Every Horse has its Year
By Fiona Carter
The Divine Comedy: Shepherd's Bush Empire
It's been a good year for the The Divine Comedy with the commercial success of the single Something For the Weekend and the rather less welcome attention that their musical involvement with the Father Ted sitcom has generated.
The audience, already warmed-up from pogoing to The Frank and Walters, gave Divine Comedy an eager welcome. Hannon sauntered onto the stage, beginning his set with Bath, leading into Tonight we Fly, then Middle Class Heroes: the intro eerily reminiscent of the late Vivian Stanshall. Throughout the performance, Hannon's influences came through clearly: the lavish orchestration of Michael Nyman, the accomplished vocals of Scott Walker, and the timeless melodies and arrangements of Burt Bacharach and John Barry. Despite paying homage so candidly to his mentors, Hannon's pick'n'mix pop patchwork develops into a clear and coherent style all of his own. His rather wry British sense of humour and seeming inability to take himself seriously could so easily degenerate into camp and hammy self-mockery, but in this performance never crossed that line.
"I need to smoke or else I don't feel beautiful". Hannon lit a cigarette before ending the first set with The Frog Princess, yet another rather twisted tale of love and The Divine Comedy's next single.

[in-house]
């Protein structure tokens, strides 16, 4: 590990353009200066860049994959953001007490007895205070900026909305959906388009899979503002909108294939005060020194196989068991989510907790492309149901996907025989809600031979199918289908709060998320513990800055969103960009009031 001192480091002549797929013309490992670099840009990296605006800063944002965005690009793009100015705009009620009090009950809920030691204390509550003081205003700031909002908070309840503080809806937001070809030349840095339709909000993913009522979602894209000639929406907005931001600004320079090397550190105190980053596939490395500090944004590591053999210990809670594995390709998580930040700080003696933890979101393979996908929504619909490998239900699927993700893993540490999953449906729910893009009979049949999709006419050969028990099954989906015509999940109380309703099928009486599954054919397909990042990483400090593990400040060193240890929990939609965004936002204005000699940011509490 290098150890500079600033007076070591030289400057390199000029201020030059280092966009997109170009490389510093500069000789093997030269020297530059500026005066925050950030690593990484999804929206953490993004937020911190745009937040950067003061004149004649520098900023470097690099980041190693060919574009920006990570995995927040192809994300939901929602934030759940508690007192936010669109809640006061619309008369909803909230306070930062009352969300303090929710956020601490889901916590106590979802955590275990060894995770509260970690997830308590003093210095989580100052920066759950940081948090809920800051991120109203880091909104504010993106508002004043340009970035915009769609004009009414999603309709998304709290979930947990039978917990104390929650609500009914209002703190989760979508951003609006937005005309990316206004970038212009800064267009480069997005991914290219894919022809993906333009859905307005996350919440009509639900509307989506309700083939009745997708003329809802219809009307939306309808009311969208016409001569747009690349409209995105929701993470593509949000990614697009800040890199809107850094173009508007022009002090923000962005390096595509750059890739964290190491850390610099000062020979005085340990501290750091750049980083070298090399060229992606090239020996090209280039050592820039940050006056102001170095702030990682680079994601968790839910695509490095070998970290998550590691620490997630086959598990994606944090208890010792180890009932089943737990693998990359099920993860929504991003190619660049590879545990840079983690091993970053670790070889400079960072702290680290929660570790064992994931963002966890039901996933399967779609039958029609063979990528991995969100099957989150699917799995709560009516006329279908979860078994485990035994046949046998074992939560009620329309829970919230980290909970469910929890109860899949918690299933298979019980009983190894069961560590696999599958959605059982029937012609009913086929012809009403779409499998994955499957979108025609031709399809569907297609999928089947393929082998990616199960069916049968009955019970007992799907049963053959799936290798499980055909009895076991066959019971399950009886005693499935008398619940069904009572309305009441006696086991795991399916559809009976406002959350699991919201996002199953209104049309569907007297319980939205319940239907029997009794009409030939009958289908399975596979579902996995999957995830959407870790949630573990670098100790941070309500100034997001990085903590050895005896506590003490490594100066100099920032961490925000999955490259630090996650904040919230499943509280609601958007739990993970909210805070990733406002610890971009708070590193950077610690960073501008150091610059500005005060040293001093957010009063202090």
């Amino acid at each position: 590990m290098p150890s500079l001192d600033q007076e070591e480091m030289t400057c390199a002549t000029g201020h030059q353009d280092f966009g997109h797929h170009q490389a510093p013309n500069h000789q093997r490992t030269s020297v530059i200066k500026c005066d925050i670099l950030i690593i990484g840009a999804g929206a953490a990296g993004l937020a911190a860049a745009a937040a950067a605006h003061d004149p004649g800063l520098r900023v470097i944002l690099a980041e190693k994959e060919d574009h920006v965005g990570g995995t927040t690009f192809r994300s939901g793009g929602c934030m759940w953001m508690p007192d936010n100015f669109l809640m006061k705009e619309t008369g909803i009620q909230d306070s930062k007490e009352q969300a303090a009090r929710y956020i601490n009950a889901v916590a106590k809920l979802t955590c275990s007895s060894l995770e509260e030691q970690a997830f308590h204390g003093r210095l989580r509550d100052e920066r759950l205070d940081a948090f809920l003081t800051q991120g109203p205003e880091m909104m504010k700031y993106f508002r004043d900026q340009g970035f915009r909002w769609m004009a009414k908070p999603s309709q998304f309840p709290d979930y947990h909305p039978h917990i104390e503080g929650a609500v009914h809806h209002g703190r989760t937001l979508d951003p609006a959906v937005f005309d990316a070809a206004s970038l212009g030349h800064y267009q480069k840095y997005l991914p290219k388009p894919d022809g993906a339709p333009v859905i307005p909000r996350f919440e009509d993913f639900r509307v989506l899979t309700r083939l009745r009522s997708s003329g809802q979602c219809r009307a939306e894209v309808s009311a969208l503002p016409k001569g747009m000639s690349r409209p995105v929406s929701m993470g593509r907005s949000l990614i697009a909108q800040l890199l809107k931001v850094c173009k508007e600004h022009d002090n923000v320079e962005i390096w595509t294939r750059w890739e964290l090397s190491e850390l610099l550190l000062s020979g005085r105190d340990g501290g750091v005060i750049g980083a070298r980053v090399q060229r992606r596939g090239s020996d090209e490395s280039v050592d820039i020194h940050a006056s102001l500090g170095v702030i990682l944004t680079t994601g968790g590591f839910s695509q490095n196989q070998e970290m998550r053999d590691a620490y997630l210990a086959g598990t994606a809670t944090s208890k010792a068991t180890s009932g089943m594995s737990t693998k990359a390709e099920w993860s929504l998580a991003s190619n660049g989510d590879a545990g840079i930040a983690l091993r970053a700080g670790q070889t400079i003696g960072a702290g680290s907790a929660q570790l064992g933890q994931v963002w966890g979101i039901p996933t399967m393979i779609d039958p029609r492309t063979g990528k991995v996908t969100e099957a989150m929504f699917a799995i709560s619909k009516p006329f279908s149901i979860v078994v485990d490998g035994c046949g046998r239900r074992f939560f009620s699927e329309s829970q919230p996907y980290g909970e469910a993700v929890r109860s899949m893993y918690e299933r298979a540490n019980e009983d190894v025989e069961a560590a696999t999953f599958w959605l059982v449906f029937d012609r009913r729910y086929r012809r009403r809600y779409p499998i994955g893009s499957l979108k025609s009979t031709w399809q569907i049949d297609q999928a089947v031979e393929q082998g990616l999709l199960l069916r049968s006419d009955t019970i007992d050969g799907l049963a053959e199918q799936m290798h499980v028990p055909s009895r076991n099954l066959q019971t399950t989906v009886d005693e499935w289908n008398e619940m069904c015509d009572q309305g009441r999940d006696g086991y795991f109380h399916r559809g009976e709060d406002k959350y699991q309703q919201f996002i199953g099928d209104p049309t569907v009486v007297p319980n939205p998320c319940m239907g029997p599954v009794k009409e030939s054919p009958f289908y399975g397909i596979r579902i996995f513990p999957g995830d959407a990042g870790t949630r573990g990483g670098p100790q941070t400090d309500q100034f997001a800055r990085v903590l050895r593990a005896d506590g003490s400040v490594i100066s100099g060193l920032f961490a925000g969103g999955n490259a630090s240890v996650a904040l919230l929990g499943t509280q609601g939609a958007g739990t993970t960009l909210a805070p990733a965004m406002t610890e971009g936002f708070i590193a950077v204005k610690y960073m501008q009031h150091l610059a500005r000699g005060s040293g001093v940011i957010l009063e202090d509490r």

After the pressure from the live recording, the first encore A Drinking Song allowed Neil to lighten up a little
Hannon's ensemble with the 30 Piece orchestra looked far too big for the stage, incompatible with the squashed and heaving crowd, but then Hannon's speciality is mixing together that which should not match.
The set included two covers: a rather disappointing version of American Music Club's Johnny Mathis' Feet and a passionate and powerful version of Scott Walker's classic Make it Easy, assisted by guest Elvis da Costa on vocals.
The second set consisted of eight numbers, the first seven of which will make up their next live mini-album A Short Album about Love. This will be released on February 10th. (Just in time for Valentine's Day). It included some powerful new songs, notably If.. and If I were You I'd be Through With Me.
After the pressure from the live recording, the first encore A Drinking Song allowed Neil to lighten up a little, and saw him clambering up onto the piano, throwing lager around: over himself, the audience. Followed up by Something for the Weekend, Neil's voice was now showing signs of exhaustion, this energetic performance and the day spent working on the recording of the new album taking its toll.
The final encore was a rather dramatic and moving The Dogs and the Horses, particularly so because by this time Neil was gasping and chucking Guinness down his neck, but still managed to do his famous 'slam dance' into the audience. The fact that £9 tickets for this show were changing hands for £90 makes me think that somehow, he will be too famous to be allowed to do this for much longer.